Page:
Carey Mulligan in An Education, courtesy of Sony Classics
Based on a Nick Hornby (High Fidelity, About A Boy) adaptation of a memoir by Lynn Barber, An Education is a coming-of-age story about a precocious high school student (Carey Mulligan) set in early-sixties London. We talked to director Lone Scherfig (Italian for Beginners) about the much buzzed-about Ms. Mulligan and the perils and pleasures of postwar youth.
DARRELL HARTMAN: A lot of the buzz for this movie has been focused on the lead actress, Carey Mulligan. What made her right for the role?
LONE SCHERFIG: It's heartwarming to look at her, and she also pitches things really well–there are no false notes in her performance, and that's important for a film like this. The comedy in the film is something you get if you want it, but we were not looking for a comedian. We were looking for someone with a low-key acting style who could get Jenny's innocence and carry a film, who you would be able to identify with.
HARTMAN: She's got this sparkling, girlish quality. And yet, especially when she speaks, there's something very adult about her.
SCHERFIG: It's both. It's someone who can jump forth and back in time–the way London did, actually. And it's much easier to communicate with someone who has the intellectual skills that Carey has. She's bright, and that makes her nice to be around.
HARTMAN: What happened to Lynn Barber, the woman whose experiences this story is based on?
SCHERFIG: She got her education and became a journalist for Penthouse. Less harmony, probably, than our Jenny. Carey's interpretation is sweeter.
HARTMAN: Jenny has this idea that by hanging out with an older, fun-loving crowd, she's taking a shortcut to adulthood. She's ahead of the curve. But it turns out she's a bit too eager.
SCHERFIG: But some of the shortcuts are right. I mean, it makes absolute sense to go listen to a fantastic orchestra ten minutes away in the West End, rather than the school orchestra down the street. She's in London! It's a cultural capital–the world's largest city, at that point.
HARTMAN: Her key to this world is David, played by Peter Sarsgaard. Tell me about working with him.
SCHERFIG: It was definitely one of the reasons I wanted to do the film. He's so vulnerable and layered and complex. I've never worked with such a good actor in my life. And I don't think it hurts the film that he's not British-it just added to his workload.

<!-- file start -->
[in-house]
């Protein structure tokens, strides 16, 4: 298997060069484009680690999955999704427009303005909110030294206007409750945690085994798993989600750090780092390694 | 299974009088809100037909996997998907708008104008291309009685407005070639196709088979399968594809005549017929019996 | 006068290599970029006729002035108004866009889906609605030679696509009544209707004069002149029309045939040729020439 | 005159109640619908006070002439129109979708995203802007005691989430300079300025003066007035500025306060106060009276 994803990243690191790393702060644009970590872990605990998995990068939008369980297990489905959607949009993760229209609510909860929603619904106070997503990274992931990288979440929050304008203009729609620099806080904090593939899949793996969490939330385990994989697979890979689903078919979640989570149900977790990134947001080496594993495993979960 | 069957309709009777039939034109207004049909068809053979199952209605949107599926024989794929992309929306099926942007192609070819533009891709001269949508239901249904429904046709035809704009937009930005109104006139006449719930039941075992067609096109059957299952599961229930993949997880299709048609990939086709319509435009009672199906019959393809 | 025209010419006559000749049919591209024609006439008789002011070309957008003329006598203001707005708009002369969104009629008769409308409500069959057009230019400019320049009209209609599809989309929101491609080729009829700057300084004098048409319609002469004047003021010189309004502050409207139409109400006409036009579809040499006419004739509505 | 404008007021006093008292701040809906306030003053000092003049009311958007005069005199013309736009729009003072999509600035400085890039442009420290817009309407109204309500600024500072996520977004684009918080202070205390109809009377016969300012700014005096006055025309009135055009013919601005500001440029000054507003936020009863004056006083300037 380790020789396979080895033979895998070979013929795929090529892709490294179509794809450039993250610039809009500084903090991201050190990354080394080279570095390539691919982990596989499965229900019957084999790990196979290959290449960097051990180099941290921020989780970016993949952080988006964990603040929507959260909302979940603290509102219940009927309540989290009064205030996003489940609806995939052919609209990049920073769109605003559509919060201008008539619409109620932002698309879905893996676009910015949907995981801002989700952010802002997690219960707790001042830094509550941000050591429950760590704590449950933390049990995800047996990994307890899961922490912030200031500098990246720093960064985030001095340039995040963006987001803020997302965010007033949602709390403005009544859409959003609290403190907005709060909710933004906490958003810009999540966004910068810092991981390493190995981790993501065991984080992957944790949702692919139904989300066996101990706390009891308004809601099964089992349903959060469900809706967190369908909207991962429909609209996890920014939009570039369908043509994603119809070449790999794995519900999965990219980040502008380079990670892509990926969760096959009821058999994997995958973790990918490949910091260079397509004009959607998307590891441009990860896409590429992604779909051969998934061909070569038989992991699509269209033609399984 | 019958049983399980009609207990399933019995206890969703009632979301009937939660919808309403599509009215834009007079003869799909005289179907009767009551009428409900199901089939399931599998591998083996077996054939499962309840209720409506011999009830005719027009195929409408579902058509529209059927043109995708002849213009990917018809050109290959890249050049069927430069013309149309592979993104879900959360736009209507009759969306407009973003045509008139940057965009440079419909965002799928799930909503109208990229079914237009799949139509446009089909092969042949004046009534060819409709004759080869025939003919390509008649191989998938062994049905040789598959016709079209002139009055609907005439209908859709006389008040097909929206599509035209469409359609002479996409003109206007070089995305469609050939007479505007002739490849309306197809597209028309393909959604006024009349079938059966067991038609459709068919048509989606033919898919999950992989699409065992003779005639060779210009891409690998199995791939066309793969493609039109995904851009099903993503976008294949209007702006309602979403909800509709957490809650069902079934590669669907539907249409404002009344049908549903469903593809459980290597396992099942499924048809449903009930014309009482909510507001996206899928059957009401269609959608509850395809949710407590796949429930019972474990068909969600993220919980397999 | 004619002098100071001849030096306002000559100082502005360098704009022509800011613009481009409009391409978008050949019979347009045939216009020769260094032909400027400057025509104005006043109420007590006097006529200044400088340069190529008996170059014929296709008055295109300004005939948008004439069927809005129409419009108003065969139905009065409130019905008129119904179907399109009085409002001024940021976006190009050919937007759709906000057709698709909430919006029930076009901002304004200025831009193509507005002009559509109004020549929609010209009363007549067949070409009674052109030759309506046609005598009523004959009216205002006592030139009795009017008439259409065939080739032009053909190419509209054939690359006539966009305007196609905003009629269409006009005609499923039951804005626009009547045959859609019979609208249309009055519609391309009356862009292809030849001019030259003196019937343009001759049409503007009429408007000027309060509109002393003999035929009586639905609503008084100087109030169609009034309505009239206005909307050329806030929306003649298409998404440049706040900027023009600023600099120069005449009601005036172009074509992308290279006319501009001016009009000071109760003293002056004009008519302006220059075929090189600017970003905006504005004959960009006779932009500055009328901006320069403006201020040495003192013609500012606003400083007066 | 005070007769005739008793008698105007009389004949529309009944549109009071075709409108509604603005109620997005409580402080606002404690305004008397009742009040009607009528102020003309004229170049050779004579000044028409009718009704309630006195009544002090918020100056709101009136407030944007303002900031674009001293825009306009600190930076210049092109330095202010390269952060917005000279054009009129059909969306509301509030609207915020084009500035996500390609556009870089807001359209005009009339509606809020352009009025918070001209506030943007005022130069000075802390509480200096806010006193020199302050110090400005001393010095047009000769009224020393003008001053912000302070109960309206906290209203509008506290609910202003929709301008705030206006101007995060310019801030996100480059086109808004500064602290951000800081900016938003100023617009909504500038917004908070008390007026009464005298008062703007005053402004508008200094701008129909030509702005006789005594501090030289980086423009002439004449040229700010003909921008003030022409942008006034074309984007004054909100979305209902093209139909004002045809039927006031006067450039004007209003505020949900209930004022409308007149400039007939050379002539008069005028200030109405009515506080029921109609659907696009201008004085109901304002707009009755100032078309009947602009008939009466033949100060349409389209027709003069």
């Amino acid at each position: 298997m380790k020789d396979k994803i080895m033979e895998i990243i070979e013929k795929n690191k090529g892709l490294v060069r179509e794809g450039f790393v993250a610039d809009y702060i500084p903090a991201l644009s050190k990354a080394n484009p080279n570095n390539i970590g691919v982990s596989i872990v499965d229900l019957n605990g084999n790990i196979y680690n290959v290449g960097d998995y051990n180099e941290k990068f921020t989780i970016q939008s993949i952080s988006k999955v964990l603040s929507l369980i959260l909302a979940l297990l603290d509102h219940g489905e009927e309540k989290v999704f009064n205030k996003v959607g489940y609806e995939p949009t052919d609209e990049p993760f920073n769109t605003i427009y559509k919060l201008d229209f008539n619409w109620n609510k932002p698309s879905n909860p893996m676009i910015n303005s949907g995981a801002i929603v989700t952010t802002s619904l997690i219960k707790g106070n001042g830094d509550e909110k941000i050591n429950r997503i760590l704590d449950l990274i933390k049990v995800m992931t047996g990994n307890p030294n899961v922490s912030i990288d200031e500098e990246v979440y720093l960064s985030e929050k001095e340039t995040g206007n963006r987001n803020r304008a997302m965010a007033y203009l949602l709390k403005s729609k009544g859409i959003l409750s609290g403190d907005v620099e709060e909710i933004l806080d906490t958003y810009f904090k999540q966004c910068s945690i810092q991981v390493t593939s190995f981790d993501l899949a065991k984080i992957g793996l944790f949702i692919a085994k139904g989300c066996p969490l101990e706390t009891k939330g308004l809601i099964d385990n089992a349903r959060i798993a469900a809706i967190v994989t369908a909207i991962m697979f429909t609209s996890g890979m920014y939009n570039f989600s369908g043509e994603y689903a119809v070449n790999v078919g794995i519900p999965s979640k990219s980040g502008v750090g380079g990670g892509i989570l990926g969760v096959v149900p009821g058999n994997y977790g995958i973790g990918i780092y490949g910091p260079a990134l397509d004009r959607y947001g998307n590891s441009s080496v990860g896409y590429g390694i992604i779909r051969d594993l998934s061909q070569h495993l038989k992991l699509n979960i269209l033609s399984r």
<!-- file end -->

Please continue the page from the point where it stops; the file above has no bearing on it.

HARTMAN: Jenny's teacher (Sally Hawkins) refers to him as a "Mr. Rochester figure," and there are a couple Jane Austen references. Were you and Nick Hornby thinking a lot about 19th-century social fiction?
SCHERFIG: I remember asking Nick, "Is there a theme there?" He would go, "Well, no, I think it's a coincidence. It's just what they read." It's not a film full of metaphors and symbolism, but of course when you read it, and when they read read King Lear, you will want it to belong in the package somehow. But it does say something about the intellectual ability of these girls. They know their Shakespeare, but they don't know when to not get into a sports car with a man.
HARTMAN: You're Danish. Was it difficult making a film, especially one as literate as this, in English?
SCHERFIG: There's a security, a precision I have in my own language that I don't have in English, obviously. But directing is about communicating; it's not about being eloquent. You have directors who are completely hopeless at talking to people, but the actors will act really well because they want to satisfy this...nerd! And the the language is so rich–I think I know more words in English than in Danish, simply because there are more. So it's sort of all right if you only know a fourth of them.
HARTMAN: Nicolas Winding Refn is another Danish director who's working in English now.
SCHERFIG: I used to babysit him! But Nicholas is really, really visual. It's much less about dialogue and more about tone. He is so talented. He's going to do Dr. Jekyll and Mr. Hyde, which is a brilliant choice.
HARTMAN: With Keanu Reeves! But he's been saying all along that he wants to make Hollywood movies. Do you?
SCHERFIG: If someone asked me to do Dr. Jekyll and Mr. Hyde, I'd jump straight at it. But if someone asked me to suggest a good director for it, I'd suggest Nicolas. But there's no comparison; we have totally different fascinations. Thank god there's space for both of us.
An Education opens October 9.